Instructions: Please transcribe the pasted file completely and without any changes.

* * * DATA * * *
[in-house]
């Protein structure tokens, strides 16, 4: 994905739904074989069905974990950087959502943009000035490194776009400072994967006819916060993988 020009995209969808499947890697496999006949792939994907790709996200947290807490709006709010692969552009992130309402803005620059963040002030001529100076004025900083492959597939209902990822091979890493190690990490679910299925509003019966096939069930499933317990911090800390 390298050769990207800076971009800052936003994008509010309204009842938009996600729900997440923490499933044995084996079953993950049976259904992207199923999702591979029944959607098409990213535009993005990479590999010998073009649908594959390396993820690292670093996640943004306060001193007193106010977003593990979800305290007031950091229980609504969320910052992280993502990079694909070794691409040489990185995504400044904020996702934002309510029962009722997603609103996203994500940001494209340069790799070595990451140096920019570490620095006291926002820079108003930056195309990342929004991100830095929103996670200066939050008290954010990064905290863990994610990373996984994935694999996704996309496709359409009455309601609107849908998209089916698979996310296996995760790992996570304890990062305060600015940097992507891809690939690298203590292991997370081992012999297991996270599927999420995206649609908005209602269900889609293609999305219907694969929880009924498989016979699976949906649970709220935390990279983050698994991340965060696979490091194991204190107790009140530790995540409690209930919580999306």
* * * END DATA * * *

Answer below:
[in-house]
């Protein structure tokens, strides 16, 4: 994905739904074989069905974990950087959502943009000035490194776009400072994967006819916060993988 020009995209969808499947890697496999006949792939994907790709996200947290807490709006709010692969552009992130309402803005620059963040002030001529100076004025900083492959597939209902990822091979890493190690990490679910299925509003019966096939069930499933317990911090800390 390298050769990207800076971009800052936003994008509010309204009842938009996600729900997440923490499933044995084996079953993950049976259904992207199923999702591979029944959607098409990213535009993005990479590999010998073009649908594959390396993820690292670093996640943004306060001193007193106010977003593990979800305290007031950091229980609504969320910052992280993502990079694909070794691409040489990185995504400044904020996702934002309510029962009722997603609103996203994500940001494209340069790799070595990451140096920019570490620095006291926002820079108003930056195309990342929004991100830095929103996670200066939050008290954010990064905290863990994610990373996984994935694999996704996309496709359409009455309601609107849908998209089916698979996310296996995760790992996570304890990062305060600015940097992507891809690939690298203590292991997370081992012999297991996270599927999420995206649609908005209602269900889609293609999305219907694969929880009924498989016979699976949906649970709220935390990279983050698994991340965060696979490091194991204190107790009140530790995540409690209930919580999306």